Pickleball national champion aims to grow sport in Salem

Wes Gabrielsen, who was recently named head pickleball professional at Illahe Hills Country Club, poses for a portrait on Friday, Jan. 28, 2022. (Amanda Loman/Salem Reporter)

It’s pickleball’s era. We’re just living in it.

The sport – invented by a few rambunctious kids in the Pacific Northwest 57 years ago – has shed its humble middle-school gymnasium reputation to become a sensation. The Economist declared it the fastest growing sport in the country. The International Federation of Pickleball counts 67 nations among its members, and the Washington State Legislature just introduced a bill that would make it the state’s official sport.

Evidence of pickleball’s growing popularity is right here in Salem, too: Illahe Hills Country Club just named 11-time USA Pickleball National Champion Wesley Gabrielsen as its first-ever head pickleball professional. 

“My goal is to create an environment where people enjoy learning about and just enjoy playing pickleball,” Gabrielsen said.

Gabrielsen started on Jan. 3, hosting lessons, camps, clinics and drop-ins, among other pickleball-related activities. He’s also developing a local league, helping Illahe Hills build a culture around the sport and host special pickleball events.

According to Michael Litwin, the club’s general manager, embracing the sport is a savvy business move. The cohort that participates in the club’s main activity, golf, is shrinking and aging. 

They’ve had success expanding alternative sports programs before. A 2010 remodel gave the club an aquatic center, which increased the number of social memberships at Illahe Hills, Litwin said. But it was their investment in tennis that really provided a roadmap for pickleball – two years ago, the club brought on three tennis pros to help elevate the program.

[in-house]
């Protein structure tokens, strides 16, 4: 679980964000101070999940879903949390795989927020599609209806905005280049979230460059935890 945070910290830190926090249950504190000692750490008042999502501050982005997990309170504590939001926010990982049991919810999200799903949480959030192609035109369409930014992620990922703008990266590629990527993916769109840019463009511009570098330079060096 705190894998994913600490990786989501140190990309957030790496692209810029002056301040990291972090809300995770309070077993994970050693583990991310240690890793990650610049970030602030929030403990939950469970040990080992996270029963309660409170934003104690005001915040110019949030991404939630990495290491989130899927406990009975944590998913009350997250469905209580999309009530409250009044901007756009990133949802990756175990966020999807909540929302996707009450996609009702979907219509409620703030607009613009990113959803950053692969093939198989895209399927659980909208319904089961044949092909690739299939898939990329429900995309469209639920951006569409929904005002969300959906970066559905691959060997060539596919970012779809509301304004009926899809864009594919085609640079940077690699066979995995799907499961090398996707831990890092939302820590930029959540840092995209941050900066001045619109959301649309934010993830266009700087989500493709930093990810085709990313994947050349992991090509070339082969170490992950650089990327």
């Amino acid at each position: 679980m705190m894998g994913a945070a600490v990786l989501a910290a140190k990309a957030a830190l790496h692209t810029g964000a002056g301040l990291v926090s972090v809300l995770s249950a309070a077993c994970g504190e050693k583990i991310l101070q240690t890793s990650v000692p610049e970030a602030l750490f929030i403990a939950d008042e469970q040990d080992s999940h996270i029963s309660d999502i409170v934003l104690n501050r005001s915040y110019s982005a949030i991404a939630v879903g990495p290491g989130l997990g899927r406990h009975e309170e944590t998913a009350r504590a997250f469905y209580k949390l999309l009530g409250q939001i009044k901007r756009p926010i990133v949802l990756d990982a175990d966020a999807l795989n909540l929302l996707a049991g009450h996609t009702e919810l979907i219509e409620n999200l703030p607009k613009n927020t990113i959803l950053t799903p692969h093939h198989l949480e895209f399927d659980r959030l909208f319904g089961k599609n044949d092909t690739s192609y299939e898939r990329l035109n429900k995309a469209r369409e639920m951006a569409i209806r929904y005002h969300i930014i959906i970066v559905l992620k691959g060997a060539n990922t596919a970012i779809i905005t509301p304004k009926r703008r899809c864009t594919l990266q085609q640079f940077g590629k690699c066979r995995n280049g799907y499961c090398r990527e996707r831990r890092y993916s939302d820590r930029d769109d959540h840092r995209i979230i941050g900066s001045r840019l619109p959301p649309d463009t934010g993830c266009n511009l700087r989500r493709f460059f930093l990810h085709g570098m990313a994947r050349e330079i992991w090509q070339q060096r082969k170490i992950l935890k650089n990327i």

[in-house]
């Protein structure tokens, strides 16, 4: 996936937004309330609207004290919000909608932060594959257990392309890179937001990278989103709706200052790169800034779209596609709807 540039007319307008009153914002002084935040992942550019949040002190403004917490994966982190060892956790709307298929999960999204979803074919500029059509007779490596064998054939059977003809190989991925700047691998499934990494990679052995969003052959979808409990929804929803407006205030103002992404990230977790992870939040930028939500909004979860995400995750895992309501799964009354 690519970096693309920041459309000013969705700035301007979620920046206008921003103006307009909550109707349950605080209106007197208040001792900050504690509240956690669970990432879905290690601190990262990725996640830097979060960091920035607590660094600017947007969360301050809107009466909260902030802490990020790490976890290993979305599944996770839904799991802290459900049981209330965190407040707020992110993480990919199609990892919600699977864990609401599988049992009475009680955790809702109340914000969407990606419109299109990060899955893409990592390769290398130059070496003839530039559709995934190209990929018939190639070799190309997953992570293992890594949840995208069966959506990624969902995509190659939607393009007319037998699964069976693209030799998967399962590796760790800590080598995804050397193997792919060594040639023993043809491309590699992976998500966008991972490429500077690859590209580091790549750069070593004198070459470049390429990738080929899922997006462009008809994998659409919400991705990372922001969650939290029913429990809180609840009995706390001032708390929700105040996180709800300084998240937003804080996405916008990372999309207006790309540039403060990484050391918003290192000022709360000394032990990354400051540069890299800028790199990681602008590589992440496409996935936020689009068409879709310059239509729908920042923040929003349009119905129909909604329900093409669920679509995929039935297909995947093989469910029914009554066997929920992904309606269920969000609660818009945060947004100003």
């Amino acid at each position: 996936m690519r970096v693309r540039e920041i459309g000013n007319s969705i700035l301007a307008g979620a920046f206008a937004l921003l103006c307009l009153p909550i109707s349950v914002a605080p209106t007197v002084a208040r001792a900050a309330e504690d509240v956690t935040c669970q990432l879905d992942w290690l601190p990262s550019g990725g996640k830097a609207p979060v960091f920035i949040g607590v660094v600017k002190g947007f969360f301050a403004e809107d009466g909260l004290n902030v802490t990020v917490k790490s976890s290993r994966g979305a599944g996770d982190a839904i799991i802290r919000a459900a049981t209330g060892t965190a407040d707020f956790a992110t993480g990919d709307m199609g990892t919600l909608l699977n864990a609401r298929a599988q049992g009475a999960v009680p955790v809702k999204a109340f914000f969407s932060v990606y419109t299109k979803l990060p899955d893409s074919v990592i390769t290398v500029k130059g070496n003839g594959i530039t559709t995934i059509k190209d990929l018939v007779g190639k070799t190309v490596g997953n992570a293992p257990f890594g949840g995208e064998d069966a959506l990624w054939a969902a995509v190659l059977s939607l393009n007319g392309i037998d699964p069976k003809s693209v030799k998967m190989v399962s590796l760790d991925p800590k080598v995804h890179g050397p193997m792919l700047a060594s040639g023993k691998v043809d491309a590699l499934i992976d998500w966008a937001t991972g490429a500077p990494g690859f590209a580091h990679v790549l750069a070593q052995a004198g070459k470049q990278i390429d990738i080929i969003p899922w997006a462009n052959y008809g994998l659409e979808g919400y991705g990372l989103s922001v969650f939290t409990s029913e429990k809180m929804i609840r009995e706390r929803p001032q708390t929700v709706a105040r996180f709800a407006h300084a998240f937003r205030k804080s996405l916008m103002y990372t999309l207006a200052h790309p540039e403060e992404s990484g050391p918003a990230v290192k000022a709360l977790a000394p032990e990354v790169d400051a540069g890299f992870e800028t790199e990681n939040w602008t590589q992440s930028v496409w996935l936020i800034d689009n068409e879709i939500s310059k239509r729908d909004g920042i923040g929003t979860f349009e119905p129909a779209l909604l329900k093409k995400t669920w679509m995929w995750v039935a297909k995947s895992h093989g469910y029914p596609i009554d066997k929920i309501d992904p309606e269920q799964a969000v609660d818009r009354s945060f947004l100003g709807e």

“We proposed to the membership turning our current tennis facility into the pickleball center, and building a new tennis center,” Litwin said.

“When I got here we didn’t have pickleball at all,” he added. “Easily for the last 12 to 15 years, it’s been the No. 1 growing sport.”

What is pickleball?

Pickleball, to put it simply, is a hybrid between badminton and tennis, with a touch of ping-pong sprinkled in. Players volley a Wiffle ball back and forth over a low net using solid wooden or rubber paddles. The rules are pretty straightforward: The ball should bounce once on each side, and it can’t go out of bounds. If you serve and your opponent messes up, you get a point; if your opponent serves and then messes up, you get the serve, and with it the opportunity to score.

Details can be taught during gameplay (a serve, for example, must be hit from below the waistline, and it must travel diagonally to land on the opposite side of the court). But the appeal of pickleball is that you can really pick up the finer points as you go.

It’s for everyone – a sport of the people. It’s unfussy, inexpensive (full equipment sets retail online for about $50), and accessible to most ages and abilities. Perhaps most importantly, it’s a genuinely good time.

That’s what first drew Gabrielsen, a competitive tennis player and Sprague High School graduate, to the sport. He picked it up in college for fun. 

Gabrielsen competed in his first professional tournament in 2013 and has been rising through the ranks of the sport since.

“It’s very social. It’s less taxing on the body,” Gabrielsen said. “But when you get to the higher level, it’s a heck of a workout.”

He partially attributes the sport’s recent surge in popularity to the pandemic. Families were desperate for something to do together when most of the world shut down, and pickleball provided a fun, low-barrier and relatively Covid-safe activity. 

If anyone wants to give the sport a try, Gabrielsen directs them to USA Pickleball’s Places2Play website, which allows users to search for courts near them (a search in Salem, Ore. turned up nine locations).

“The learning curve is so much easier for people to learn pickleball at a quicker rate and be successful,” Gabrielsen said. “You can have an 8-year-old, a 60-year-old, a 40-year-old and a 20-year-old on the same court, and they can sustain a rally.”

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